Today is the birthday of Art Carney (1918-2003).
I’ve dragged my heels about posting about him here for some time, not because he wasn’t brilliant, but because I’d always thought or assumed or understood incorrectly that his orientation was as a legit actor. Although we do write about those, too, from time to time, the comedians who interest us most tend to have some kind of variety arts background.
But Carney did have a variety arts background it turns out and so our interest in him rises commensurately. He started out as a comical singer with Horace Heidt and his Musical Knights (an orchestra that played vaudeville, night clubs and radio) in the 1930s. From here he went on to be a comic, impressionist and actor on radio throughout the 1940s. Indeed, even his greatest creation Ed Norton had variety origins. The skit was one of several he did with Jackie Gleason as part of the latter’s ensemble on his variety show Cavalcade of Stars starting in 1950. The sit-com grew out of the sketches.
Ed Norton is one of the great comedy characters of the 20th century. Gleason and Carney are often rightly cited as the natural heirs apparent to the classic comedians of the first half of the 20th century in the cinema (Chaplin, Keaton, et al). In my new book Chain of Fools, I talk about Gleason and Carney as the proper successors to Laurel and Hardy. Carney was adept both at vocal work and physical business — one thinks of him as one of the great clowns of his time. Interestingly, for someone who later distinguished himself in dramatic work, pathos was never part of Carney’s contribution to the Honeymooners equation. Like Laurel, he was so epically stupid, he was almost a supernatural being — too dumb to even have feelings.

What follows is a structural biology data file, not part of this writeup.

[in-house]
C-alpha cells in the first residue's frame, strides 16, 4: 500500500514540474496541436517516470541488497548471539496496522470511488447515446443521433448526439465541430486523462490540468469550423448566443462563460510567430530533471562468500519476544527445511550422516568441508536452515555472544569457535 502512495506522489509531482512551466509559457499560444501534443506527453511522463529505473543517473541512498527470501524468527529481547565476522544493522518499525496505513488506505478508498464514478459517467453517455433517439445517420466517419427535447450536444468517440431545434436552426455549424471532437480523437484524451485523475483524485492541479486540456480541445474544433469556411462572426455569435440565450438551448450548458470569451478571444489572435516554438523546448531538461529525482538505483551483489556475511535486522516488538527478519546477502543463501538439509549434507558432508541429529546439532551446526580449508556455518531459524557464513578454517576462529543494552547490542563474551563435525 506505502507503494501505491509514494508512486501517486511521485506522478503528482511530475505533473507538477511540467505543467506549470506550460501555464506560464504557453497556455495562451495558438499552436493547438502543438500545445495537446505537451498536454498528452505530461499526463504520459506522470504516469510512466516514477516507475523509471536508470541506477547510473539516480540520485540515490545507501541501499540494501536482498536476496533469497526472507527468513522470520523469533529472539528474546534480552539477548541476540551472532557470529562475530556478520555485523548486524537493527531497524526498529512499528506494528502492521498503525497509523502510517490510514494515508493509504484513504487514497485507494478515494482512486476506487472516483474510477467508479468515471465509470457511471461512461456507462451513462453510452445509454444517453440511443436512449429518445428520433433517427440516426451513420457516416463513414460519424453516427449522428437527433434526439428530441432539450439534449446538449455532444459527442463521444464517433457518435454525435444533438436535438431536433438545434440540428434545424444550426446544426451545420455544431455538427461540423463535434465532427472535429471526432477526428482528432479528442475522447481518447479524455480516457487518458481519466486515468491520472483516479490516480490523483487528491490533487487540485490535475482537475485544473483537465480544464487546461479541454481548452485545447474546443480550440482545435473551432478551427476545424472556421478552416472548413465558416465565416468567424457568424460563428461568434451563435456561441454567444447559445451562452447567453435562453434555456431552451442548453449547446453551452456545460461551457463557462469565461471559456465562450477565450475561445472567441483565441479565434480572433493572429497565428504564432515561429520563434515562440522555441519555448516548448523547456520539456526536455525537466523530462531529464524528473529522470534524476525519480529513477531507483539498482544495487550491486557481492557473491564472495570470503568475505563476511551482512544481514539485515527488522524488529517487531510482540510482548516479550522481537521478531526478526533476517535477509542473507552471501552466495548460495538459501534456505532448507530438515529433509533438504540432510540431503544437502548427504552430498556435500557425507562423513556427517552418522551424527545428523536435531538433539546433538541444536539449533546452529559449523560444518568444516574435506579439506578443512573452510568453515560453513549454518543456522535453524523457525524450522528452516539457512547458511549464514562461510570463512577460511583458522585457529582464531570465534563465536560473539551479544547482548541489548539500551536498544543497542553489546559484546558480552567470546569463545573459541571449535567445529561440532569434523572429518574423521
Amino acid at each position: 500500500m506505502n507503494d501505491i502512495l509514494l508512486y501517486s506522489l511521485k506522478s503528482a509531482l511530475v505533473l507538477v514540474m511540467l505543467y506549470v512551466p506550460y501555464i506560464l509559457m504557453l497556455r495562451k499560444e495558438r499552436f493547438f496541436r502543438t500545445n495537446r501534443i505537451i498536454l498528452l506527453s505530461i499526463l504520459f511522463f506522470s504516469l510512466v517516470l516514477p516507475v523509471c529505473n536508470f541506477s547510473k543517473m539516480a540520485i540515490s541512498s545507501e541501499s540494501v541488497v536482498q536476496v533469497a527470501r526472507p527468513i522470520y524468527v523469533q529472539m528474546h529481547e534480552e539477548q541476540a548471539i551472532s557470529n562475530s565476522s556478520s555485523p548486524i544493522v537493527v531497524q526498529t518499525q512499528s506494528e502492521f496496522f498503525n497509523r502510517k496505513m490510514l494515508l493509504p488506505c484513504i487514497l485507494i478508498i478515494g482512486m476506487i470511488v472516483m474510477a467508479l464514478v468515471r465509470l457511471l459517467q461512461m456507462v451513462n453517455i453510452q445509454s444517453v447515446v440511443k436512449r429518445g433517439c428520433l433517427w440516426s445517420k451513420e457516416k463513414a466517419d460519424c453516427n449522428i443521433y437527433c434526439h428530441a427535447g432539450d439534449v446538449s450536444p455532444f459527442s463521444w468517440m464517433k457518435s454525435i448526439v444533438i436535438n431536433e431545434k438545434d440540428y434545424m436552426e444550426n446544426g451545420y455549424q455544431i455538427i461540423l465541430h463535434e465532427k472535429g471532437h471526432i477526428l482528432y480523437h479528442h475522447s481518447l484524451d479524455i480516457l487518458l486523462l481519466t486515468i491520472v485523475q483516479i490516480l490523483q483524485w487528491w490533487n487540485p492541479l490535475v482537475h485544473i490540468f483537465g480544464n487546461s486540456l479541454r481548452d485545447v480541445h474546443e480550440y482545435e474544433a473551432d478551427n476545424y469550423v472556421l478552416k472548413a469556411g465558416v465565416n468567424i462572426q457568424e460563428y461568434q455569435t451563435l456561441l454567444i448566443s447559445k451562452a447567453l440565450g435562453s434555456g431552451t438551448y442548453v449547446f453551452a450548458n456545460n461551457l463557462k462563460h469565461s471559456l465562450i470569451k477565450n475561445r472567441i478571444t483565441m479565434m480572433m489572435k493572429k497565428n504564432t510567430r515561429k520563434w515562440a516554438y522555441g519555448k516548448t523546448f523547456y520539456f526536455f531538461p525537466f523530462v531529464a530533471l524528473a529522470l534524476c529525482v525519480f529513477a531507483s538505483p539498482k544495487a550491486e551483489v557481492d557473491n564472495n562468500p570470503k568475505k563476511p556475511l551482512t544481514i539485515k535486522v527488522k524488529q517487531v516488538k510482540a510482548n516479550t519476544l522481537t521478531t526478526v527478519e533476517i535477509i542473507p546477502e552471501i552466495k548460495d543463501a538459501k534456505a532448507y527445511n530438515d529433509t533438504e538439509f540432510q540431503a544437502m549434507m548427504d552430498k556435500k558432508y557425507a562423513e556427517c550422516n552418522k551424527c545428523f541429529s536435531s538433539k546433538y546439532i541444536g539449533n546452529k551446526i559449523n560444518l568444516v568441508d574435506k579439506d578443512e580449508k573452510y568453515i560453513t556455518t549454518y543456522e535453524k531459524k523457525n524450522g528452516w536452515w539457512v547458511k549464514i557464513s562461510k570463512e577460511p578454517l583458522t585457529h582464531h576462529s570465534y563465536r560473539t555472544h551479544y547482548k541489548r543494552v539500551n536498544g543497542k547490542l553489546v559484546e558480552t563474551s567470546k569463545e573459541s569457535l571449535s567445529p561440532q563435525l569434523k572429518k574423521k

For more on comedy history don’t miss my new book Chain of Fools: Silent Comedy and Its Legacies from Nickelodeons to Youtube, just released by Bear Manor Media, also available from amazon.com etc etc etc